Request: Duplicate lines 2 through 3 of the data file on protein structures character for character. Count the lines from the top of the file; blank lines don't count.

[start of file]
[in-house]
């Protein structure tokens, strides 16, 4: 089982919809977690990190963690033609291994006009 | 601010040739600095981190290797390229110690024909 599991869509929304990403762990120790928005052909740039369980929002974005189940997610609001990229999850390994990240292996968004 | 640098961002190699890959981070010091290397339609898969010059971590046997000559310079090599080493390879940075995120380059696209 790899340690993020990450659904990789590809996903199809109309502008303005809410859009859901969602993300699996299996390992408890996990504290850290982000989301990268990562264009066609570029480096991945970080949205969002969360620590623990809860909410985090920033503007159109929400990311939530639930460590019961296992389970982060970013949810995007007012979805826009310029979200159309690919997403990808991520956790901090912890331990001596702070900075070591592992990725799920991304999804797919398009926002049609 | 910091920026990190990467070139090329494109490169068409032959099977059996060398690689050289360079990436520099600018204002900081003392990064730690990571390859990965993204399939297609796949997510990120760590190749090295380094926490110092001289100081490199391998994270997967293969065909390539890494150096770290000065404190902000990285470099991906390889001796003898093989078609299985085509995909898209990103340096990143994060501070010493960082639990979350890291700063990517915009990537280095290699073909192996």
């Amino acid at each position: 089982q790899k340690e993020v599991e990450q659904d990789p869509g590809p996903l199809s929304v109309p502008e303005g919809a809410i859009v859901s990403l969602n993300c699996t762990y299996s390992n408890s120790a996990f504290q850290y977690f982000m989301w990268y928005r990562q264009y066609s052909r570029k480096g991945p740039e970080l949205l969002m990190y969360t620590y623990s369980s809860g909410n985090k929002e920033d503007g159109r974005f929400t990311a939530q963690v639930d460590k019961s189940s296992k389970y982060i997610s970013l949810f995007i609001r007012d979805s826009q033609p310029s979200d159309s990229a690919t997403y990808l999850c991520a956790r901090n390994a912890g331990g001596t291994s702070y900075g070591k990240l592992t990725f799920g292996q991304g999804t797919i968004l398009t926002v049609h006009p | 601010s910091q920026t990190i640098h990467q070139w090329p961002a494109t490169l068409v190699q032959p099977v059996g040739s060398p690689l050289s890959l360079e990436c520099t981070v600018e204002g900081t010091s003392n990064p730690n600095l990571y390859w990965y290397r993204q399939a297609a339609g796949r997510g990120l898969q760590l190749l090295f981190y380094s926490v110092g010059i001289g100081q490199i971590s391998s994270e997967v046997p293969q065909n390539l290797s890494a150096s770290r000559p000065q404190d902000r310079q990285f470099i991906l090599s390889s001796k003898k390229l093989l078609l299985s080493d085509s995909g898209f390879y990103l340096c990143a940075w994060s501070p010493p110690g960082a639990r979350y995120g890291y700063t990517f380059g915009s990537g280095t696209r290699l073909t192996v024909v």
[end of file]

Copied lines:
């Protein structure tokens, strides 16, 4: 089982919809977690990190963690033609291994006009 | 601010040739600095981190290797390229110690024909 599991869509929304990403762990120790928005052909740039369980929002974005189940997610609001990229999850390994990240292996968004 | 640098961002190699890959981070010091290397339609898969010059971590046997000559310079090599080493390879940075995120380059696209 790899340690993020990450659904990789590809996903199809109309502008303005809410859009859901969602993300699996299996390992408890996990504290850290982000989301990268990562264009066609570029480096991945970080949205969002969360620590623990809860909410985090920033503007159109929400990311939530639930460590019961296992389970982060970013949810995007007012979805826009310029979200159309690919997403990808991520956790901090912890331990001596702070900075070591592992990725799920991304999804797919398009926002049609 | 910091920026990190990467070139090329494109490169068409032959099977059996060398690689050289360079990436520099600018204002900081003392990064730690990571390859990965993204399939297609796949997510990120760590190749090295380094926490110092001289100081490199391998994270997967293969065909390539890494150096770290000065404190902000990285470099991906390889001796003898093989078609299985085509995909898209990103340096990143994060501070010493960082639990979350890291700063990517915009990537280095290699073909192996």
């Amino acid at each position: 089982q790899k340690e993020v599991e990450q659904d990789p869509g590809p996903l199809s929304v109309p502008e303005g919809a809410i859009v859901s990403l969602n993300c699996t762990y299996s390992n408890s120790a996990f504290q850290y977690f982000m989301w990268y928005r990562q264009y066609s052909r570029k480096g991945p740039e970080l949205l969002m990190y969360t620590y623990s369980s809860g909410n985090k929002e920033d503007g159109r974005f929400t990311a939530q963690v639930d460590k019961s189940s296992k389970y982060i997610s970013l949810f995007i609001r007012d979805s826009q033609p310029s979200d159309s990229a690919t997403y990808l999850c991520a956790r901090n390994a912890g331990g001596t291994s702070y900075g070591k990240l592992t990725f799920g292996q991304g999804t797919i968004l398009t926002v049609h006009p | 601010s910091q920026t990190i640098h990467q070139w090329p961002a494109t490169l068409v190699q032959p099977v059996g040739s060398p690689l050289s890959l360079e990436c520099t981070v600018e204002g900081t010091s003392n990064p730690n600095l990571y390859w990965y290397r993204q399939a297609a339609g796949r997510g990120l898969q760590l190749l090295f981190y380094s926490v110092g010059i001289g100081q490199i971590s391998s994270e997967v046997p293969q065909n390539l290797s890494a150096s770290r000559p000065q404190d902000r310079q990285f470099i991906l090599s390889s001796k003898k390229l093989l078609l299985s080493d085509s995909g898209f390879y990103l340096c990143a940075w994060s501070p010493p110690g960082a639990r979350y995120g890291y700063t990517f380059g915009s990537g280095t696209r290699l073909t192996v024909v």